THE VASECTOMY FILES: A Film by Jonathan Stack
I’m now in Sydney, Australia putting the finishing touches on our documentary, THE VASECTOMIST. Three years making this film, and my whole life dealing with the issues it touches on, and we’re really getting close. There’s nothing as exciting as actually manifesting what you can imagine.
It’s also petrifying. I watch the video webisodes reluctantly. It’s hard to watch myself. The difference between how I feel about life and how I look and sound on screen is painful. Getting old sucks and vanity is a bitch.
On the inside, I am reflecting deeper into the meaning of this journey. Throughout my career as a filmmaker I have stayed neutral. It’s safe behind the camera where I control the frame and the narrative. I‘ve chosen to “come out” on this project and allow my partners to direct me. I’ve ceded control. I think I look foolish and fat and my jokes not as funny I imagine. It’s embarrassing.
Watching this week’s webisode is a vivid reminder of how my virility and my capacity to seduce is interwoven with my own self worth. It is in part why I fear losing the power to make babies, which is really just my fear about losing power. I remember interviewing a Kabbalah teacher in Israel. He told me the masculine is the energy, but the feminine gives it form and power. I love the feminine, crave it or maybe as I’m accused by an “ex”, use it just to find love for myself.
Last week alone she sent me over 70 messages emphasizing just how horrible a person I am. In the latest she said, “your words are meaningless”, “you just can’t stand that I know the truth about you and how it’s all a show”, “You need to have people hang on the words of ‘Jonathan Stack’ to build up your ego”.
In some ways today’s email is worse than the ones where she calls me an asshole, mother—er, a phony and worse, probably because she’s hit a raw nerve. I pretend not to care because somehow by not caring, it won’t hurt, but it still hurts. I want to ignore her entirely or scream back, but that only makes matters worse and I don’t want to engage at this level. Ultimately, I fear any fight would only cause harm to our daughter and so I hold back and let the rage dissipate into thin air.
Yes, it is a good reminder of why I am choosing to “exit the gene” pool – I want to gain control over this part of my life. I don’t want more children and I don’t want more accidents.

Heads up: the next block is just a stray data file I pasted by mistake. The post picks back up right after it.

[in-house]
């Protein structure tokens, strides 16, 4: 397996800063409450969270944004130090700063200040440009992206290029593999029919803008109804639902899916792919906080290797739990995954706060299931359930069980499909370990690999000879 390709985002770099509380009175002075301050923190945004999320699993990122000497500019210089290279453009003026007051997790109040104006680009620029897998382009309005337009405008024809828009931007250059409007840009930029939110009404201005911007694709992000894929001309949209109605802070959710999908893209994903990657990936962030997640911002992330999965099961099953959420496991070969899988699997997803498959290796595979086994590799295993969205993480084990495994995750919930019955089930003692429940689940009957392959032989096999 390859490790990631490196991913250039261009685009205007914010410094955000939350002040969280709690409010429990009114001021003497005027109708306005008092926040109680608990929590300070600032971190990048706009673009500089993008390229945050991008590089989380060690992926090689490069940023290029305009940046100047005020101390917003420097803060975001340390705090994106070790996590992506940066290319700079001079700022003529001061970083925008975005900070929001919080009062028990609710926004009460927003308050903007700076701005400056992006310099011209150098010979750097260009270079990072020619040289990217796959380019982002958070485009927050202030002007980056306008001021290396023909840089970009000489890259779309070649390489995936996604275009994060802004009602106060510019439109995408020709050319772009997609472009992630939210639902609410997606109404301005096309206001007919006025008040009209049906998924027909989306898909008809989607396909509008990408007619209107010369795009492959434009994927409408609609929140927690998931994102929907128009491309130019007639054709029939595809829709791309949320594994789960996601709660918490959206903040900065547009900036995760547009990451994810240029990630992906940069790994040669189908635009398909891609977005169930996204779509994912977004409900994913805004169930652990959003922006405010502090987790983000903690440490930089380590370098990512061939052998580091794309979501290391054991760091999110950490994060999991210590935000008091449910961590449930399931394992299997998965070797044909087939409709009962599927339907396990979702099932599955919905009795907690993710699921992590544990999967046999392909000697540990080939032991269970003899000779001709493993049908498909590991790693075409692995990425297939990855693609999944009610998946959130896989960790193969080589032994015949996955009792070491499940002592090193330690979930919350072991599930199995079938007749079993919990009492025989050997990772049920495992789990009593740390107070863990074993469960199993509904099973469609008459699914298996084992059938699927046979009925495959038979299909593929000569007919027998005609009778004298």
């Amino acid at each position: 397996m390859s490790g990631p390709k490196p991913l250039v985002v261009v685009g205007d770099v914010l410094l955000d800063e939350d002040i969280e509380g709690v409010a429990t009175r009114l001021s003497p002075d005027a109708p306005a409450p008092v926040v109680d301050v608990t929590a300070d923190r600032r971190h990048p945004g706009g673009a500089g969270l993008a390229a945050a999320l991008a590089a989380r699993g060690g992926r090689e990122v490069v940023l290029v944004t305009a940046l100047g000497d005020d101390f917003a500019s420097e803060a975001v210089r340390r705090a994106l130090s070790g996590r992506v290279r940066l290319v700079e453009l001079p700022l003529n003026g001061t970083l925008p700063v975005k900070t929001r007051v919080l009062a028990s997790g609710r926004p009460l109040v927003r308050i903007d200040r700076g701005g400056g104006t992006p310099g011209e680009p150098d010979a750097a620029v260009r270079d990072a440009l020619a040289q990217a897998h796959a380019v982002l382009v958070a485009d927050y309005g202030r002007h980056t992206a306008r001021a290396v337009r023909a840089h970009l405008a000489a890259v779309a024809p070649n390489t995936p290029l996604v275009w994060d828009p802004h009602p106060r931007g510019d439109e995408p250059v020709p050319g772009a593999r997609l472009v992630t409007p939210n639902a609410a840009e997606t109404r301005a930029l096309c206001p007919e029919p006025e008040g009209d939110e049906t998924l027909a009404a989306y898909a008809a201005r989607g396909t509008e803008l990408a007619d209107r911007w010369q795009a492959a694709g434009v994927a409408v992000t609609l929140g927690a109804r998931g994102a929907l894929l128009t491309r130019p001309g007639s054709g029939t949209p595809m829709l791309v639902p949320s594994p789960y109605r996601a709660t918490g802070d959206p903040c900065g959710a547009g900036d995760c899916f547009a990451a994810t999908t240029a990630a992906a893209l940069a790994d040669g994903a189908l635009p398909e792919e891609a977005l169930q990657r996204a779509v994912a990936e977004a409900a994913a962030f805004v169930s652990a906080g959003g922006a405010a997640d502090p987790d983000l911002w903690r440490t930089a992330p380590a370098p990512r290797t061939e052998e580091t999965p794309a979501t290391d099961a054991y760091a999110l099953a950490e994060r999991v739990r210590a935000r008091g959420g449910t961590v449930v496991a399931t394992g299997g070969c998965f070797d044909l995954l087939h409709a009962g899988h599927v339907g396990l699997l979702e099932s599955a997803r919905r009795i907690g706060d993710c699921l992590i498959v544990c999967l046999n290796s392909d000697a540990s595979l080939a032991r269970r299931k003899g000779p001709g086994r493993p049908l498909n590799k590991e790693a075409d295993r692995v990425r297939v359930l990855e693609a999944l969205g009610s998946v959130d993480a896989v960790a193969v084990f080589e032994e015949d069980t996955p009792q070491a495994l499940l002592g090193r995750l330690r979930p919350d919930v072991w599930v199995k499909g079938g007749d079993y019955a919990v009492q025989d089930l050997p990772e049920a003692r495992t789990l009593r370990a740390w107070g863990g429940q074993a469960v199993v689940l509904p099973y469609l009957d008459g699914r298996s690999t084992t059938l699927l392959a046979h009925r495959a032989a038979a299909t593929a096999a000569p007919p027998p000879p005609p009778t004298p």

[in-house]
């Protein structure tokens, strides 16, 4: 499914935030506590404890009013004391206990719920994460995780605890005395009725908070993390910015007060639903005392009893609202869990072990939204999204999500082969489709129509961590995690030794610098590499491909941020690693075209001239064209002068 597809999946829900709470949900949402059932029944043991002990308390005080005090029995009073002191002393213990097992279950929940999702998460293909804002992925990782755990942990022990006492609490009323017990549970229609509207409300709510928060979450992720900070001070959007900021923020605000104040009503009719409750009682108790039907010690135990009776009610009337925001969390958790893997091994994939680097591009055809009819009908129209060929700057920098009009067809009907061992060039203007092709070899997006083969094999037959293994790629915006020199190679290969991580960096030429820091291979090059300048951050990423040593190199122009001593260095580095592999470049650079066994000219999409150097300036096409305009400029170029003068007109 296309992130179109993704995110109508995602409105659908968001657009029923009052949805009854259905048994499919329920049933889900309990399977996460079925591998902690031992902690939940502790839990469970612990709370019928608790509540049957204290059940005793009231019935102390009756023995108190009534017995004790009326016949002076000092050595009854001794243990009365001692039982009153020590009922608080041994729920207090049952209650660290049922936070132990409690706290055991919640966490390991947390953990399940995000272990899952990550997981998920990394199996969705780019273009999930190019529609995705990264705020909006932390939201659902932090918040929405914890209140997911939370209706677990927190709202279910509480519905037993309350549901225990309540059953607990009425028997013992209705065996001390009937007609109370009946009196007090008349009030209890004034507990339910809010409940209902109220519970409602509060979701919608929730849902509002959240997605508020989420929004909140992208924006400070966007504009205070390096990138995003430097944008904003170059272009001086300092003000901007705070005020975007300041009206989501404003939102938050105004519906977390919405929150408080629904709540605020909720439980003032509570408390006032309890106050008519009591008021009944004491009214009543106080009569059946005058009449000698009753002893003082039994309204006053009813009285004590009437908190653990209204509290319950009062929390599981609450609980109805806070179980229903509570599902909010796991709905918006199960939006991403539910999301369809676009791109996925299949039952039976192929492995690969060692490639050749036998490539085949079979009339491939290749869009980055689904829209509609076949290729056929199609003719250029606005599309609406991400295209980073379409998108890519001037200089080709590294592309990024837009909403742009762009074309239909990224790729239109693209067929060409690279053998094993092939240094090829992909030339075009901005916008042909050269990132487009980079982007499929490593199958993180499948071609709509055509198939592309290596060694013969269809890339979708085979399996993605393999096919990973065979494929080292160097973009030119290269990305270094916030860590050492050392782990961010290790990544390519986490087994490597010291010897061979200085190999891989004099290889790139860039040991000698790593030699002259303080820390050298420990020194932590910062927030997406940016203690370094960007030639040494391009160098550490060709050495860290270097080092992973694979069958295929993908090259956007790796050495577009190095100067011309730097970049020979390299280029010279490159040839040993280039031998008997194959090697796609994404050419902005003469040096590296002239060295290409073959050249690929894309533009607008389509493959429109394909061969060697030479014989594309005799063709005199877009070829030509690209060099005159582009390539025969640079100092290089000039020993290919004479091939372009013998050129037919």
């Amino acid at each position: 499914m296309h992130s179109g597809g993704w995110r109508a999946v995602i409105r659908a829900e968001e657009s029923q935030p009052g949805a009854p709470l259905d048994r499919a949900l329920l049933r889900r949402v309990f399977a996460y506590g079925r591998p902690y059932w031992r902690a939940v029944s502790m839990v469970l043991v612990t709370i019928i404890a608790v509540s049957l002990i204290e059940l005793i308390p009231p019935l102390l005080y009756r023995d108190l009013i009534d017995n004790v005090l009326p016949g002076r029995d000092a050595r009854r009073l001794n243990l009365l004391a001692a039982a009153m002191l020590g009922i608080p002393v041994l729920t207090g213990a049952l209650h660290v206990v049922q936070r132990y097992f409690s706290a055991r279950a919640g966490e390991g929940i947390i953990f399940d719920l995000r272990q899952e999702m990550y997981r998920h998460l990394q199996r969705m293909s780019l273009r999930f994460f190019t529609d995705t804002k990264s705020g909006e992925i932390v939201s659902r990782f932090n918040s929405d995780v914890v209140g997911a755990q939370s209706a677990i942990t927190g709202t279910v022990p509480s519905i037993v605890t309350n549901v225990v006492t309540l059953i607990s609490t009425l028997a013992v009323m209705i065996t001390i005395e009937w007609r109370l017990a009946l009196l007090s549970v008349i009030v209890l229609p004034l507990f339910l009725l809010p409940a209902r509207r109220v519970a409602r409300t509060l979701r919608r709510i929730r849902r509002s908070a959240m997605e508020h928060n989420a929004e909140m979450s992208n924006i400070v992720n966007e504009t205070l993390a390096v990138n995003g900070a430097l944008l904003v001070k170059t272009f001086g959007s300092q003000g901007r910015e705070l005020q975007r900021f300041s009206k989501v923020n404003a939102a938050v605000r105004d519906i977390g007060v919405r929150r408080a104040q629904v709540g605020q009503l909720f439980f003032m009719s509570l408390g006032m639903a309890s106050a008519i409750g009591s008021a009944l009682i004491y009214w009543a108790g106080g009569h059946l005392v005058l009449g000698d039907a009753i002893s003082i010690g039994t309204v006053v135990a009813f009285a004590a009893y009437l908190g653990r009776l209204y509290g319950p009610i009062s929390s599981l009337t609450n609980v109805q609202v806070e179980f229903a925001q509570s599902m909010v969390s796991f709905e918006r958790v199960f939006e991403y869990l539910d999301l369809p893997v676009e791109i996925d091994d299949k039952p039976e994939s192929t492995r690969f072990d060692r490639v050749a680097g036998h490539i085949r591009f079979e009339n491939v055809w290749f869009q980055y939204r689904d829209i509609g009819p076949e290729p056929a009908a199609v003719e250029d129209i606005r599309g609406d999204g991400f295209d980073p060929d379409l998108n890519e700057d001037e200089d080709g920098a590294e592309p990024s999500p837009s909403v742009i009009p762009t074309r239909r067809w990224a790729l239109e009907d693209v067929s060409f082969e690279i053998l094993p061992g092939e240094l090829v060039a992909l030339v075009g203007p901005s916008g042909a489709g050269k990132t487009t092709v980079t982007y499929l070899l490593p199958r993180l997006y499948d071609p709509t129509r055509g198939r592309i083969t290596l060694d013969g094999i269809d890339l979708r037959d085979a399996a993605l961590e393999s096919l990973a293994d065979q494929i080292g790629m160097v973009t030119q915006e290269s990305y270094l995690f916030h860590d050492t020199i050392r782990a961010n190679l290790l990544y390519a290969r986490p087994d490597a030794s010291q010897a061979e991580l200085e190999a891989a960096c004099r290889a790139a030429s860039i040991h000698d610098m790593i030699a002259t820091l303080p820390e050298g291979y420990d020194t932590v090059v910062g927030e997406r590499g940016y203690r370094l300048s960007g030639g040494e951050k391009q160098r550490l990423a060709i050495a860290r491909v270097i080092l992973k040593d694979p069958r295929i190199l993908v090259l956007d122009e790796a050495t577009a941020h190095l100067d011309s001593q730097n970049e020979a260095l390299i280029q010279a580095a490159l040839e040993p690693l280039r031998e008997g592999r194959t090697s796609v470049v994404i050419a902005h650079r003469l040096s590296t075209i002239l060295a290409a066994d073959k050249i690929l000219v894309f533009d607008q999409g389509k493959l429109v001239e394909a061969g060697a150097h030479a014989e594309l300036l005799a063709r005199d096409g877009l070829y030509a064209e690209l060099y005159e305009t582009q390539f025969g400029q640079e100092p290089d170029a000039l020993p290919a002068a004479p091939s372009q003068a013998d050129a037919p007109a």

At the beginning of my vasectomy journey I visit urologist, Dr. Harry Fish whose office is on the Upper East Side. His desk is filled with pictures of smiling parents and little babies. They are pictures of men and women who have conceived after a vasectomy reversal. Dr. Fish tells me that nothing gives him more pleasure.
He tells me that the first step is getting my sperm sample tested to make sure I actually need a vasectomy. For me, it’s all theoretical until he hands me a plastic cup and a tattered Playboy magazine and tells me to go masturbate. He leads me to the bathroom and I walk inside. It smells like detergent and it’s very small. I can’t make myself comfortable and even though the cover story is about Marilyn Monroe, I fail and return to his office sheepishly. Getting a vasectomy is meant to be about erasing my fertility.
Apparently, getting prepped has already lowered my “capacity.”
Dr. Fish says that a lot of guys fail so not to worry (although he offers me a free sample of Viagra just in case). He looks me in the eye and says, “Getting sterilized is not an easy choice.” I am frozen in my seat. Sterilized? I don’t like the sound of this word. Fertile is good. Sterile not so much. Dr. Fish tells me I’m not ready for a vasectomy. He says I ask too many questions.
I tell everyone after the shoot that of course, I ask “questions”, I’m a documentary filmmaker. That’s what we do. I try to convince everyone that the only reason I am delaying getting a vasectomy is because the story I’m telling needs more drama. It’s not true. Dr. Fish is right. I’m not ready.
I’m worried that I’ll lose my “power”. I call it becoming “alpha lite”. Three years ago, I began making the film to gain control over my life. Pretty soon, I was using the making of the film as an excuse to delay the decision.
I begin feeling anxious. Then I remind myself. I may have paid a heavy price for my foolish behavior, but I have been deeply rewarded as well. There are many people who die for being sexually promiscuous. I ended up with amazing children.
And our film is getting closer to completion. The personal path I have taken is finding expression in the film we are about to finish.
For more info about the project visit http://thevasectomist.net and subscribe to the newsletter to be the first to see each new episode released by your vote.
Jonathan Stack @jstack08